Tinu woke up early in the morning with a craving to give his dog a beating. His palms were itching and he felt an urge – he didn’t know why – to beat his dog, Murgu. Yes, that strong, handsome dog had a horse’s rather than a dog’s name; it was named after the horse Tinu had loved as a child. Once a proud stallion, Murgu had died of old age, having been Tinu’s companion throughout a wretched, disfigured childhood. Tinu was an orphan, raised by a drunkard uncle and a crippled aunt, who used to scold him all day long in that tiny house in a mountain village.
Murgu the second was a hale Alsatian, with glowing eyes, a sturdy tongue and perfect teeth. Like his master. They both had bright tan hair. Tinu loved his dog for its animal health, for the way it leaped over obstacles and sniffed out a scent. It was the perfect dog, more useful than a human being. He had had the dog since it was a puppy, since he finished Securitate college, where he had worked with animals trained to sniff out enemies of the people. He felt more comfortable around dogs than people. Had he been able, he would have lived among dogs and horses, but that kind of thing wasn’t allowed; it would have been against nature. Had they found out about his childhood love for Murgu the horse, his comrades in the Securitate would have laughed at him. And so Tinu had grown distant from them: he had never married, because women were too dangerous, you couldn’t put your faith in them, but nor had he continued to live in a man’s world. For the time being, his life’s companion was Murgu the second, an intelligent dog, trained by its all knowing master.
He told the dog everything. The dog had its own room, or to be more exact a passageway where Tinu let it sleep, because that dog was almost human and it would have been a shame to treat it like it were an animal. And now here he was – he didn’t know why – feeling an urge to beat his dog. His palms were itching, as if stung by nettles. He hit Murgu with his cane a few times, without knowing why. He didn’t get it: the dog was his only friend, after all, the only one he ever talked to. He had raised it; he had been like a father to it. That dog was almost like a son or a brother to him. He struck it a flurry of blows for a whole minute and then stopped. Something was not right. The dog wouldn’t stay still: precisely because it couldn’t understand why its master was beating it, it kept trying to bite him, and one of its bites lashed Tinu’s hand like a whip. Tinu struck it a few more furious blows and then the beating ceased.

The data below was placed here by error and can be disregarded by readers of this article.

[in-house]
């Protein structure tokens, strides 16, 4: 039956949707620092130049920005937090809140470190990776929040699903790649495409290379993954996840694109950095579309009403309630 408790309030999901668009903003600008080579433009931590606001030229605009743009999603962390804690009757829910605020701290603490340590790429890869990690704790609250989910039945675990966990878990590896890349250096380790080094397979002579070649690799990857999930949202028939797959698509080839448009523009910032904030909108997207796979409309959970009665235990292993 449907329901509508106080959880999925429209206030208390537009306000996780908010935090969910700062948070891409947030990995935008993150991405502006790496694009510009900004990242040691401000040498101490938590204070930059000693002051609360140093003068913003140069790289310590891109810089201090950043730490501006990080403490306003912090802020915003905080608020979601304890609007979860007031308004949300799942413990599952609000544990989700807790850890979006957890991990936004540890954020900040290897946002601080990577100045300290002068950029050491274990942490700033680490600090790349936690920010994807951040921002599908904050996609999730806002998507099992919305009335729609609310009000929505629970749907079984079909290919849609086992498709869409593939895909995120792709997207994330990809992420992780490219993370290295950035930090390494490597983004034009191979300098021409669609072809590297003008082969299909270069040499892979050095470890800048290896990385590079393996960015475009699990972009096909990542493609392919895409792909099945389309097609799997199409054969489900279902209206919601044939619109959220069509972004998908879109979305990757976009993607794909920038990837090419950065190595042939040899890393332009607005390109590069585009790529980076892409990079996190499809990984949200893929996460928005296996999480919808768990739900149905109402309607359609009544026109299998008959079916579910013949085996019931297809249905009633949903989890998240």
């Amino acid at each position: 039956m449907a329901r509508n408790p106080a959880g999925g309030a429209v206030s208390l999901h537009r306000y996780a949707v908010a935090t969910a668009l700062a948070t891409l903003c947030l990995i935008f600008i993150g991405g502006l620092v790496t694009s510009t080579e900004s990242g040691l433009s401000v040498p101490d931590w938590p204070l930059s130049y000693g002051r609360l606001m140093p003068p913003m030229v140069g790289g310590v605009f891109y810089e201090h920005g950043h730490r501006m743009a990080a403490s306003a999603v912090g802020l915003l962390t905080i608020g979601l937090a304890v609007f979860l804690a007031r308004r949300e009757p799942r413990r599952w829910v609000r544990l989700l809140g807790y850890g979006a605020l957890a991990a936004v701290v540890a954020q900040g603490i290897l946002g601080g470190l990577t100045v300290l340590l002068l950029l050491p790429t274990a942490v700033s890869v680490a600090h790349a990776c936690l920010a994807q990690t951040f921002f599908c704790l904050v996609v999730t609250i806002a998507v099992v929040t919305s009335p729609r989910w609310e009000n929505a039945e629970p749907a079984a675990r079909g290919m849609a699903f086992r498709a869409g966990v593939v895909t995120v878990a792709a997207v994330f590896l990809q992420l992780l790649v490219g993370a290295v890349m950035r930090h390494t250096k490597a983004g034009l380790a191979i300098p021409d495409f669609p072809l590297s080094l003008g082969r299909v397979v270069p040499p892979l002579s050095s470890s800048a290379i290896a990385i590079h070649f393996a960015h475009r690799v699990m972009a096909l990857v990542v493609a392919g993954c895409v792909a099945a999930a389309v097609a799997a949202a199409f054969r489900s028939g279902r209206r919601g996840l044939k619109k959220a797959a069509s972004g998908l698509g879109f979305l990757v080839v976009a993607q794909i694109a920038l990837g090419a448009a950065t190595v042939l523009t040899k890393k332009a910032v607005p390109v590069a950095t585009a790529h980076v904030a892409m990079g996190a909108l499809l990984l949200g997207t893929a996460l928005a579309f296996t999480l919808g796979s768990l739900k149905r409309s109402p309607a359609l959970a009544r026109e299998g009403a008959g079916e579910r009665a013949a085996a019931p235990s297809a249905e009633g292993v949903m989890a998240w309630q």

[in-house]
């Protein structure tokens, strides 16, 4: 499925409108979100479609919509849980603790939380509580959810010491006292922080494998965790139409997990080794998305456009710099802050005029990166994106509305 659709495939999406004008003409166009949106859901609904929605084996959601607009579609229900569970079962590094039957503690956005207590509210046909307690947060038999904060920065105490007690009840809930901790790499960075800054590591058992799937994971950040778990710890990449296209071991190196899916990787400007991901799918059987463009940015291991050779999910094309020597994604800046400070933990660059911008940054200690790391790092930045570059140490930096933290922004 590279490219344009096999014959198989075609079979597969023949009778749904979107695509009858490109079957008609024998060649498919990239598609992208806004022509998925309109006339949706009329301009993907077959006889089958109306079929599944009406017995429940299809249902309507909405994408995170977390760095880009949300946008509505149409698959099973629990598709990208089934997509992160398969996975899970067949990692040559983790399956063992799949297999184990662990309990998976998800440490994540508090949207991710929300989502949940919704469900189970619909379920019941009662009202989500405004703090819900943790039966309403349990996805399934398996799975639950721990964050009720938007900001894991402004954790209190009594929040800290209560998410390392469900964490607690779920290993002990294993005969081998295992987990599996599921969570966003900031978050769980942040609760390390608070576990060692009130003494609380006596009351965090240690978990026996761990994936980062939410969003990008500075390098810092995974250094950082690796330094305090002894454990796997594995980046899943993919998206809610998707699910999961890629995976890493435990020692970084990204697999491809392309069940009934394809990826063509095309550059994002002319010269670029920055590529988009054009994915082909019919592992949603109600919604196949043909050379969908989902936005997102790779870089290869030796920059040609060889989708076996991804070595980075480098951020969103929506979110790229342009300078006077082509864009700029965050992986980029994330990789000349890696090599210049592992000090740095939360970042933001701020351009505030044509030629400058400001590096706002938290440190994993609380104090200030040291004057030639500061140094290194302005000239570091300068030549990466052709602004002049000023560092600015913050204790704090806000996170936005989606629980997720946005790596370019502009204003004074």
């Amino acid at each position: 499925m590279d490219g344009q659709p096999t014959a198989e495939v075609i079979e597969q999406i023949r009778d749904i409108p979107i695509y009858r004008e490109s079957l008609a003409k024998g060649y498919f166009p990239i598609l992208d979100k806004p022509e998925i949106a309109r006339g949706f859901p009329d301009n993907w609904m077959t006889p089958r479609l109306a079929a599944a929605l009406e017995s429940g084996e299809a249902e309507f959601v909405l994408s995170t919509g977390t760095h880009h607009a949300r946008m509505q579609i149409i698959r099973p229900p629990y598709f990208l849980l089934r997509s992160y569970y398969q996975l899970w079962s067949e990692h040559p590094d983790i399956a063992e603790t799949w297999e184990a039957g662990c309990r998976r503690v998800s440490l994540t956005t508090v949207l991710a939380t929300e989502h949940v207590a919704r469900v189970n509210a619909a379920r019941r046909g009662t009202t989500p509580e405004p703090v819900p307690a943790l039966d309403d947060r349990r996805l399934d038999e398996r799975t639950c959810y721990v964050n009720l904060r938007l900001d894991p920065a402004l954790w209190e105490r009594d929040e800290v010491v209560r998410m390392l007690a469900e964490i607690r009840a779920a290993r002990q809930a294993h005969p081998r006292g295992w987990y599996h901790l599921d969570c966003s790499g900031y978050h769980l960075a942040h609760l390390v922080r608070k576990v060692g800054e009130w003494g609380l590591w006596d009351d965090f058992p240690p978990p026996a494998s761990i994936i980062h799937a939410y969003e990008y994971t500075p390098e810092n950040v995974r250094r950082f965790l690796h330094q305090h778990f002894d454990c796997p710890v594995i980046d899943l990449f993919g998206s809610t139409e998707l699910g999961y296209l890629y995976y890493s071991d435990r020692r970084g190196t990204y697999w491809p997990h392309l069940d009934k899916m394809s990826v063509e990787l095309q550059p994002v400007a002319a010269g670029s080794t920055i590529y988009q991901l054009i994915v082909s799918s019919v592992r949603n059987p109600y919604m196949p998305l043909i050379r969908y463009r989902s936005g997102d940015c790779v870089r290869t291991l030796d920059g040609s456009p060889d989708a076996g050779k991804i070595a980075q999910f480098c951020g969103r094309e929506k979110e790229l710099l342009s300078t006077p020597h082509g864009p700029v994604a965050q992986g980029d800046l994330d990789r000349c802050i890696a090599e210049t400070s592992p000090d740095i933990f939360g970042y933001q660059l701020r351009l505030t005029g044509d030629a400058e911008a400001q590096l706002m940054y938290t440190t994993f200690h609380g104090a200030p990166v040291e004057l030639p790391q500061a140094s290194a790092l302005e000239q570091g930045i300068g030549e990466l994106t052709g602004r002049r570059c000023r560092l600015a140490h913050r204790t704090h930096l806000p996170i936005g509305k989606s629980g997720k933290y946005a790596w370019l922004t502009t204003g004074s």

The dog gazed at him, downcast, questioningly. Tinu gave it its food: Murgu gobbled up the meat, but didn’t touch the bones. Tinu was in the habit of feeding it more like a human than a dog. After that Tinu stroked the dog, and Murgu sensed that the bond between him and his master had returned to normal. At around six in the morning they both left the house and made their way to their barracks: Murgu had no way of knowing, given that he was nonetheless just a dog, but Tinu knew all too well that that day they would be setting off into the mountains to track down bandits. He had told the captain that he was going to take his dog with him, and the captain had readily given him permission. An extra Alsatian could never go amiss, especially if it had been trained as an elite dog. But Tinu kept Murgu beside him, not letting him mix with the other dogs. In the truck, Murgu sat quietly next to his master and did not let the other soldiers stroke him. They travelled for about five hours, up into the mountains: a convoy of four trucks each carrying thirty soldiers, whose mission was to capture the bandits.